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Or, more precisely, "DEE-fense DEE-fense, That's What Counts!"

As Christian Dem points out, Republicans in Congress are finally getting around to checking election results and acknowledging that the fellow running on a policy of raising the marginal rates of the highest earners won.

After a month of Five Stages of Losing, they have finally stumbled into the neighborhood of Acceptance. Their epiphany, however, has been short-lived and they've quickly worked themselves into a redux of the Denial and Bargaining stages.

Republicans now believe that their capitulation on tax rates means that everything else they want is now on the table--gutting Medicare, destroying Social Security, defunding health and education programs--the whole New Deal enchilada.

"We gave you your rates, boy, now get out of the way while we dismantle the government."

With one, glaring, exception: defense.

I have yet to hear a single Republican acknowledge that the five-sided fatso across the Potomac could stand to lose a few pounds, that both the Cold War and the New Crusades are over and that there really is something called a "peace dividend."

To be fair, our president doesn't talk much about it, either.

For me, the most appealing part of the Fictional Cliff nonsense is that the sequestration cuts, which neither side ever intended to take place, fall equally on defense and domestic spending, a parity which will never come out of any "grand bargain" negotiated between congressional 'Pubs and the White House. That blind ax has been our best chance to actually trim our 58%-of-the-world war juggernaut.

As Republicans and Democrats inch closer to the same general time zone in these discussions, we'll be yelling louder and louder venerable phrases like "Hands off Medicare!" and "It's MY Social Security!" All to the good.

But there is a cheer I fervently hope will not be lost in the shouting as we pick up the tempo of our cliff dance:

"What About the Damned Pentagon?!!"


Post scriptum: Yes, I know that real cuts in defense spending mean real job losses and hard impacts on support services. My own main money gig as a sub sub sub sub contractor for DOD has been frozen solid ever since this game of chicken was announced--despite the fact that the money for our main project was already paid years ago.

I know the hits involved. I'm already taking mine. One less unneeded bomber or golf-and-stripper weekend for the top brass isn't going to hurt me any more.

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Comment Preferences

  •  Please, if you must yell, (17+ / 0-)

    yell something productive.

    Pardon our dust. Sig line under renovation.

    by Crashing Vor on Fri Dec 07, 2012 at 07:08:03 AM PST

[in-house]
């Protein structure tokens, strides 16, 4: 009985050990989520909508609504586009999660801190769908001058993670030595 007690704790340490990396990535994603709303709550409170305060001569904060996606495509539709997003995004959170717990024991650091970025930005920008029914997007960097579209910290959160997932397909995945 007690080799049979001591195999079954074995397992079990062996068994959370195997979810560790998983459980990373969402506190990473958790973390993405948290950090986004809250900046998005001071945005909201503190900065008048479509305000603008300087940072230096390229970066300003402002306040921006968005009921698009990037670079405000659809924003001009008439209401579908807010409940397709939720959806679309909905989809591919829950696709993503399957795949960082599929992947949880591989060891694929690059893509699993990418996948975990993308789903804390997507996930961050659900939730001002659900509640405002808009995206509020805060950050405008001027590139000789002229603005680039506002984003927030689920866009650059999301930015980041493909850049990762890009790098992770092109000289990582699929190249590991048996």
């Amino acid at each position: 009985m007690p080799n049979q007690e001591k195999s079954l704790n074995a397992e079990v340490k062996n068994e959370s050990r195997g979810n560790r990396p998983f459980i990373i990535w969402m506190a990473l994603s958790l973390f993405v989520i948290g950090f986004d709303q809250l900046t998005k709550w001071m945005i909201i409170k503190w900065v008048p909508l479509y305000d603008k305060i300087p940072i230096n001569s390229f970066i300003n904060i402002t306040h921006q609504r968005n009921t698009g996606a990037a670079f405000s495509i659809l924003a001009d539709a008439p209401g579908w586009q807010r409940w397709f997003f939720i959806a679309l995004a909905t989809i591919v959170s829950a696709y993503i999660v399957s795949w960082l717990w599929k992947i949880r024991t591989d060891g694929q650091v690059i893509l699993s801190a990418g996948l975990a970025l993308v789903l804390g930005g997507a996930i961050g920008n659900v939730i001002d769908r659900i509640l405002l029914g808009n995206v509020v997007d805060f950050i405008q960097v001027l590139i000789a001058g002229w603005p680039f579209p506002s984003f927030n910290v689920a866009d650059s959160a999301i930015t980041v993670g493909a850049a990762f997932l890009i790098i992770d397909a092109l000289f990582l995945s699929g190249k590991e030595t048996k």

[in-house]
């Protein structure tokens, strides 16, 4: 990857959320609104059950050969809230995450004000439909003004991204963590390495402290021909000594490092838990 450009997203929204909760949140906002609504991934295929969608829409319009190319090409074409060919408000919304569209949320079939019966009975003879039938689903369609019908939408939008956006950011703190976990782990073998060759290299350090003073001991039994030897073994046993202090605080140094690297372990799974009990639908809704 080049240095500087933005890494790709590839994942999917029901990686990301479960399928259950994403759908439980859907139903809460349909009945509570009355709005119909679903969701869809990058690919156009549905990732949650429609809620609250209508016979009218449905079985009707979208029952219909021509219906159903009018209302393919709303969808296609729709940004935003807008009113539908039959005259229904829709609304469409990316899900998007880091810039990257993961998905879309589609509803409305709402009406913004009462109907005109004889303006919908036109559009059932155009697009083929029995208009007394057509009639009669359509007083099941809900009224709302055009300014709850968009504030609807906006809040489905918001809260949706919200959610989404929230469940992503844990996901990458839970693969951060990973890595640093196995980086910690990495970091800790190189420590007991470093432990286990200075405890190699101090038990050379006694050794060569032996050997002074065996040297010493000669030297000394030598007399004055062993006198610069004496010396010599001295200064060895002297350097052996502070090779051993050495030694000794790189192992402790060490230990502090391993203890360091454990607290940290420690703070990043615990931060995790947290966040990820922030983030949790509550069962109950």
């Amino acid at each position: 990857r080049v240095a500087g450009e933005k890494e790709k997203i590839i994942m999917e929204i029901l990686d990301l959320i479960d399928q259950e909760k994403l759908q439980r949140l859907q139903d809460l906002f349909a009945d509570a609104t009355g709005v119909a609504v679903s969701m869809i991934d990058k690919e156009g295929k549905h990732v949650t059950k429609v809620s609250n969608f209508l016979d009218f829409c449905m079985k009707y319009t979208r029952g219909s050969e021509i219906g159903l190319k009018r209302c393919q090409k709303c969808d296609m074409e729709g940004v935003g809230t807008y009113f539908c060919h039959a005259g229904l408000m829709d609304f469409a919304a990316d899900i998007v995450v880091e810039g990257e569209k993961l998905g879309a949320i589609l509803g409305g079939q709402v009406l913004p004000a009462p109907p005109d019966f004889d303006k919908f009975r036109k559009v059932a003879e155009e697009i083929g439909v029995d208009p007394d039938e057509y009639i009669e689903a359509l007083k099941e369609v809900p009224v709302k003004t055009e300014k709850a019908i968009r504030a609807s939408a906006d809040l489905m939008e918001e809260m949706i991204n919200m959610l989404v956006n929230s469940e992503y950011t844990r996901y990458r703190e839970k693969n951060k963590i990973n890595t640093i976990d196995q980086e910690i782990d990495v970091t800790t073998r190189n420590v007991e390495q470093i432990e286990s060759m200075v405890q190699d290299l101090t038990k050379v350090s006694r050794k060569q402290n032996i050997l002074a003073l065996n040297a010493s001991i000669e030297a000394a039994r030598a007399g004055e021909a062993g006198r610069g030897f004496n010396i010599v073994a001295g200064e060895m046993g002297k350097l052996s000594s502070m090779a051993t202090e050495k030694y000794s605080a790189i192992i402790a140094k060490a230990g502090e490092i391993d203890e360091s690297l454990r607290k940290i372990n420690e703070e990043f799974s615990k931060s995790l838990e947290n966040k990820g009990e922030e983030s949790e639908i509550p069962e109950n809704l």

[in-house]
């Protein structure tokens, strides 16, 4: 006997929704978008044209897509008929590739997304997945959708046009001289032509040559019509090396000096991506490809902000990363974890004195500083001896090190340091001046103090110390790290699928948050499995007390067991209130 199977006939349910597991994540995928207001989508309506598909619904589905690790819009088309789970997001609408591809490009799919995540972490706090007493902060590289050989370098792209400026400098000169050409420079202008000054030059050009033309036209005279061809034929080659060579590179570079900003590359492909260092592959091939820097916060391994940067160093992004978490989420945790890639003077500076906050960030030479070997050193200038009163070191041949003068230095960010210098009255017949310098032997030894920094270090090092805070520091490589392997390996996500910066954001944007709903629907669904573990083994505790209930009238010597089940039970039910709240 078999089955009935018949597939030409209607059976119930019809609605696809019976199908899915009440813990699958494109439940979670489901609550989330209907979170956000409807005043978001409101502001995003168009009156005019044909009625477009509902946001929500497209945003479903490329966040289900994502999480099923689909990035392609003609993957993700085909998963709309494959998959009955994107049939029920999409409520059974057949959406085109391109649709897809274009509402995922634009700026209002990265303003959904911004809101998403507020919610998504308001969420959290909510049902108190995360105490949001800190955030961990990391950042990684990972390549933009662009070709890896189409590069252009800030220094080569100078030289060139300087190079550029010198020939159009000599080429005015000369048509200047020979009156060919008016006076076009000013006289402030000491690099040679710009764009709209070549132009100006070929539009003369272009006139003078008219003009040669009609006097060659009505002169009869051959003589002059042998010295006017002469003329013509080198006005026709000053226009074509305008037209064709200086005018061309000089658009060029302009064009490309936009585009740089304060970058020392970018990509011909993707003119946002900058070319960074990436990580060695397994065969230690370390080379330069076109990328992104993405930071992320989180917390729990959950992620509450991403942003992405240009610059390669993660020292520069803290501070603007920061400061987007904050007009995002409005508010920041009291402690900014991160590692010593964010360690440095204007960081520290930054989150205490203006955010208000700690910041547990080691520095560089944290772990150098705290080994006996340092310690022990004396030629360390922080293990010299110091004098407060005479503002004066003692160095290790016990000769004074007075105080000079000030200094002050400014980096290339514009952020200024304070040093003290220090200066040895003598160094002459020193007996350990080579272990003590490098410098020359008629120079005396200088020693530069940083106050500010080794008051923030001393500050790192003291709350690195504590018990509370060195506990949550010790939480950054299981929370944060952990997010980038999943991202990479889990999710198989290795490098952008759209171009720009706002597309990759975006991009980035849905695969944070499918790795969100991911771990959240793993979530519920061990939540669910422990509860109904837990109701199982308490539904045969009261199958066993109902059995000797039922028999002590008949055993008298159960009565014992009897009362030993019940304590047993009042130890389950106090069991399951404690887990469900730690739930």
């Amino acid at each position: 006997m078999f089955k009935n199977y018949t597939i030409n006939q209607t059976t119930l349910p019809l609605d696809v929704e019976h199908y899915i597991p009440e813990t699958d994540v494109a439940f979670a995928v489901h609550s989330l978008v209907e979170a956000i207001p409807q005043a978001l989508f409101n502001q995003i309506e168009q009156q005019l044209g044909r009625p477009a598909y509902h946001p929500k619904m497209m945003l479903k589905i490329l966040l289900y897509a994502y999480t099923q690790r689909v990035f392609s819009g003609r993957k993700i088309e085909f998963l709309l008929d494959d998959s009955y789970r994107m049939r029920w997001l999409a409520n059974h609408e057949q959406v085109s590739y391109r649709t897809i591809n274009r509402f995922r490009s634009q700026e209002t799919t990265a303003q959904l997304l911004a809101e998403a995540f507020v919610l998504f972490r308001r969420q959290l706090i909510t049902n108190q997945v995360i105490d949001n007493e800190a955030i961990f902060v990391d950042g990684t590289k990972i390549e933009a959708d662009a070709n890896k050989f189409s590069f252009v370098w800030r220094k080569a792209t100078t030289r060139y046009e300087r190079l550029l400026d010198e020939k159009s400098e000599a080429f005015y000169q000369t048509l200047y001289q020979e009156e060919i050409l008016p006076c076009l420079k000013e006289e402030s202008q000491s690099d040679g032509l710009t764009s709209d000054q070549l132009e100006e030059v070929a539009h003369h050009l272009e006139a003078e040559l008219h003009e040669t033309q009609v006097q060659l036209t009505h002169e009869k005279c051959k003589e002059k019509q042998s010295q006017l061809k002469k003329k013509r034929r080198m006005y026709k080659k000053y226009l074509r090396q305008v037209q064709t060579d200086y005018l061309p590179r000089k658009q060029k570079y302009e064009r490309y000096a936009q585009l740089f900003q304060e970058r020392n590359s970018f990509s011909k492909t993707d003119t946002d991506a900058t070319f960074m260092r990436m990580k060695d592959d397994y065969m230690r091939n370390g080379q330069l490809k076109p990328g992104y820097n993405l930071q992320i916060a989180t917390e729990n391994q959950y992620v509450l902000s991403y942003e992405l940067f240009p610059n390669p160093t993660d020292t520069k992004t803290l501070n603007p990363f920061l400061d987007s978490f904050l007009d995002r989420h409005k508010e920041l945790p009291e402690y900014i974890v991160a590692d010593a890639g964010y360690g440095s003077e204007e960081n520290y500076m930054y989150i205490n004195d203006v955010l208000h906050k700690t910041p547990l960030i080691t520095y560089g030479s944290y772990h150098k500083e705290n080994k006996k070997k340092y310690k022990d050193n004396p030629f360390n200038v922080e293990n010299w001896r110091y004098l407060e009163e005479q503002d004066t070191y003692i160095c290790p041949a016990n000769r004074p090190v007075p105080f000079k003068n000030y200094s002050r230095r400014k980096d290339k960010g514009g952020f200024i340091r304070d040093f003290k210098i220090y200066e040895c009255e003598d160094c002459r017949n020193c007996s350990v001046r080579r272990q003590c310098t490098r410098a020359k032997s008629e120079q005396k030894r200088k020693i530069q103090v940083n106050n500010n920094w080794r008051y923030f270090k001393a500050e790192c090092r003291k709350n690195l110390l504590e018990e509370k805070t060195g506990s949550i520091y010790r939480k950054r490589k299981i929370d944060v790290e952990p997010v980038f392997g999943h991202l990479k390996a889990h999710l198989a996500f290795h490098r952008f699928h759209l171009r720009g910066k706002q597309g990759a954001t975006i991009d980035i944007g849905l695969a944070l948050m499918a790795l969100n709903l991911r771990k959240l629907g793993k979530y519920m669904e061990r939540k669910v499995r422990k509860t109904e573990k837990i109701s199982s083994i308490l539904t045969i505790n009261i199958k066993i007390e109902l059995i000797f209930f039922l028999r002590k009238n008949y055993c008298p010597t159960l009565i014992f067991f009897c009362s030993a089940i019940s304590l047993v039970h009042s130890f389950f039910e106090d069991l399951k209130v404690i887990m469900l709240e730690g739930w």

•  Unemployment benefit letters (4+ / 0-)

    were sent out this week. Many of us will get hit hard too. I am bracing for the impact by rebudgeting my businesses.

    I've noticed that Insurance and Mortgage locking down on payments to contractors started a month ago. It's tight out there for whatever reason.

    I know I am not sounding productive, but my paranoia has racheted up a notch.

    And I agree that the defense megalith needs some chiseling too.

    After all is said and done, a lot more is said than done.

    by Brahman Colorado on Fri Dec 07, 2012 at 07:38:41 AM PST

  •  Congress is trying to ration dollars. (3+ / 0-)

    I suspect that rationing affects dollars the same as it does any other commodity.  People start hoarding more than some of them do anyway,

    Why does Congress want to ration dollars? Well, because it makes them feel powerful to deprive us and to punish the majority for voting wrong.  Also, there is still some hope among their wealthy friends, that if they reduce the supply, money will become more valuable and their bonds will magically start earning the dividend rates they were accustomed to until about the year 2000. I'm sure they think either the Clinton surplus or 9/11 or Obama are responsible for the fact that the Federal Reserve has given up trying to regulate the economy by jiggling interest rates and it just charging banks a nominal processing fee. In other words, the change in how our money is doled out is just a coincidence and there is no way they're going to get back to 8%.

    Will higher tax rates prompt less hoarding? Perhaps.  Will they generate more revenue in the short run? Unlikely. People who don't have taxable income don't care what the rate is. Will higher rates on the wealthy make the middle class feel better? Perhaps. Will they get money moving at a faster clip? Probably not.

    So, I think we should just leave the rates in place and save us the time of making stupid changes.

    We organize governments to deliver services and prevent abuse.

    by hannah on Fri Dec 07, 2012 at 08:08:17 AM PST

  •  Don't mess with the Pentagon (3+ / 0-)

    It's one of Indra's Sacred Cows.

    Congress' too.

    The dire straits facing America are not due poor people having too much money

    by Anthony Page aka SecondComing on Fri Dec 07, 2012 at 10:13:12 AM PST

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